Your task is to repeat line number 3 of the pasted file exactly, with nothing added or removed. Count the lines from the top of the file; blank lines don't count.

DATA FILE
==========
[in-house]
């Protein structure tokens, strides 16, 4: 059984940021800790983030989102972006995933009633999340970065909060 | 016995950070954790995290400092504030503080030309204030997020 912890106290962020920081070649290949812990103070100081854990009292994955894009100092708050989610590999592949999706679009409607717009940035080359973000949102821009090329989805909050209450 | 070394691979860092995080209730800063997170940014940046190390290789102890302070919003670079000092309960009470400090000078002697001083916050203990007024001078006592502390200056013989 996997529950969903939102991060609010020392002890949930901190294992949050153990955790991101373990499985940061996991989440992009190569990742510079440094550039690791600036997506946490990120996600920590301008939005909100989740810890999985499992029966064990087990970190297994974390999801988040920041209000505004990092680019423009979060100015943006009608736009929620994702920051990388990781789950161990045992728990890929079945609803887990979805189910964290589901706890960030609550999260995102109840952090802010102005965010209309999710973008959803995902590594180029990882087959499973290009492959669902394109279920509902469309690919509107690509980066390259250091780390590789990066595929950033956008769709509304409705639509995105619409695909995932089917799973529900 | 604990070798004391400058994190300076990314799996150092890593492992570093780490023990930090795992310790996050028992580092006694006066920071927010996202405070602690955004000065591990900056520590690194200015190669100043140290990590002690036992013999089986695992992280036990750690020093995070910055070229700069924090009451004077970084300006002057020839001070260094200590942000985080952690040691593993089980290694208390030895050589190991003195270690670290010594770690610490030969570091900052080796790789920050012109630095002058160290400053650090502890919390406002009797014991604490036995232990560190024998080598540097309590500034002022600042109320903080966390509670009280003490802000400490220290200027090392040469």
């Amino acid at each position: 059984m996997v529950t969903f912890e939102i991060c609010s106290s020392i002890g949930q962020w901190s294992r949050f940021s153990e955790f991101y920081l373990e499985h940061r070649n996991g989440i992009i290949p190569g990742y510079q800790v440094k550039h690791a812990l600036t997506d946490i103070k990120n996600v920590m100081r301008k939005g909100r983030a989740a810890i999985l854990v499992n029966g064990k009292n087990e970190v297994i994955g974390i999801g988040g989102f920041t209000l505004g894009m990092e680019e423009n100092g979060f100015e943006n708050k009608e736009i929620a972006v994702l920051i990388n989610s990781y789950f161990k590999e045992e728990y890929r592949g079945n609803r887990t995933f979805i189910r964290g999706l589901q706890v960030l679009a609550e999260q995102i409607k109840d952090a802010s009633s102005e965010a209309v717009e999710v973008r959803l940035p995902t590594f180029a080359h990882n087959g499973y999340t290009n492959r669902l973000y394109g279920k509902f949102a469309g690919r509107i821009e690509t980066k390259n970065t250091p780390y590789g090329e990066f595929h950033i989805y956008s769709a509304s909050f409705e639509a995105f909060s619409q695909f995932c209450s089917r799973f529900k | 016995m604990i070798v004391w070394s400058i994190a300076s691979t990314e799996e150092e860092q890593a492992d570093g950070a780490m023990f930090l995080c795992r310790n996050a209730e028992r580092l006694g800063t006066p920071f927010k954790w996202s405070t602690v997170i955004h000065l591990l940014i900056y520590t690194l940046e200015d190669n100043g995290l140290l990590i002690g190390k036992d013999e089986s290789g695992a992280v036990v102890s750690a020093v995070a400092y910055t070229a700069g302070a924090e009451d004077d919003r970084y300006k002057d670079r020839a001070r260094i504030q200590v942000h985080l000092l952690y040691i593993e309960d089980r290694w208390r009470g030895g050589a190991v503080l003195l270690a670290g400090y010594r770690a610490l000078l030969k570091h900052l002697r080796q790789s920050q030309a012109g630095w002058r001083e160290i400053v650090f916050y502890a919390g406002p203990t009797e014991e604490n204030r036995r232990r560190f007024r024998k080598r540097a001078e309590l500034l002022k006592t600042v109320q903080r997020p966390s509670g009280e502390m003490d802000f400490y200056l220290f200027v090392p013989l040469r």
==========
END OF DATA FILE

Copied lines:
């Amino acid at each position: 059984m996997v529950t969903f912890e939102i991060c609010s106290s020392i002890g949930q962020w901190s294992r949050f940021s153990e955790f991101y920081l373990e499985h940061r070649n996991g989440i992009i290949p190569g990742y510079q800790v440094k550039h690791a812990l600036t997506d946490i103070k990120n996600v920590m100081r301008k939005g909100r983030a989740a810890i999985l854990v499992n029966g064990k009292n087990e970190v297994i994955g974390i999801g988040g989102f920041t209000l505004g894009m990092e680019e423009n100092g979060f100015e943006n708050k009608e736009i929620a972006v994702l920051i990388n989610s990781y789950f161990k590999e045992e728990y890929r592949g079945n609803r887990t995933f979805i189910r964290g999706l589901q706890v960030l679009a609550e999260q995102i409607k109840d952090a802010s009633s102005e965010a209309v717009e999710v973008r959803l940035p995902t590594f180029a080359h990882n087959g499973y999340t290009n492959r669902l973000y394109g279920k509902f949102a469309g690919r509107i821009e690509t980066k390259n970065t250091p780390y590789g090329e990066f595929h950033i989805y956008s769709a509304s909050f409705e639509a995105f909060s619409q695909f995932c209450s089917r799973f529900k | 016995m604990i070798v004391w070394s400058i994190a300076s691979t990314e799996e150092e860092q890593a492992d570093g950070a780490m023990f930090l995080c795992r310790n996050a209730e028992r580092l006694g800063t006066p920071f927010k954790w996202s405070t602690v997170i955004h000065l591990l940014i900056y520590t690194l940046e200015d190669n100043g995290l140290l990590i002690g190390k036992d013999e089986s290789g695992a992280v036990v102890s750690a020093v995070a400092y910055t070229a700069g302070a924090e009451d004077d919003r970084y300006k002057d670079r020839a001070r260094i504030q200590v942000h985080l000092l952690y040691i593993e309960d089980r290694w208390r009470g030895g050589a190991v503080l003195l270690a670290g400090y010594r770690a610490l000078l030969k570091h900052l002697r080796q790789s920050q030309a012109g630095w002058r001083e160290i400053v650090f916050y502890a919390g406002p203990t009797e014991e604490n204030r036995r232990r560190f007024r024998k080598r540097a001078e309590l500034l002022k006592t600042v109320q903080r997020p966390s509670g009280e502390m003490d802000f400490y200056l220290f200027v090392p013989l040469r």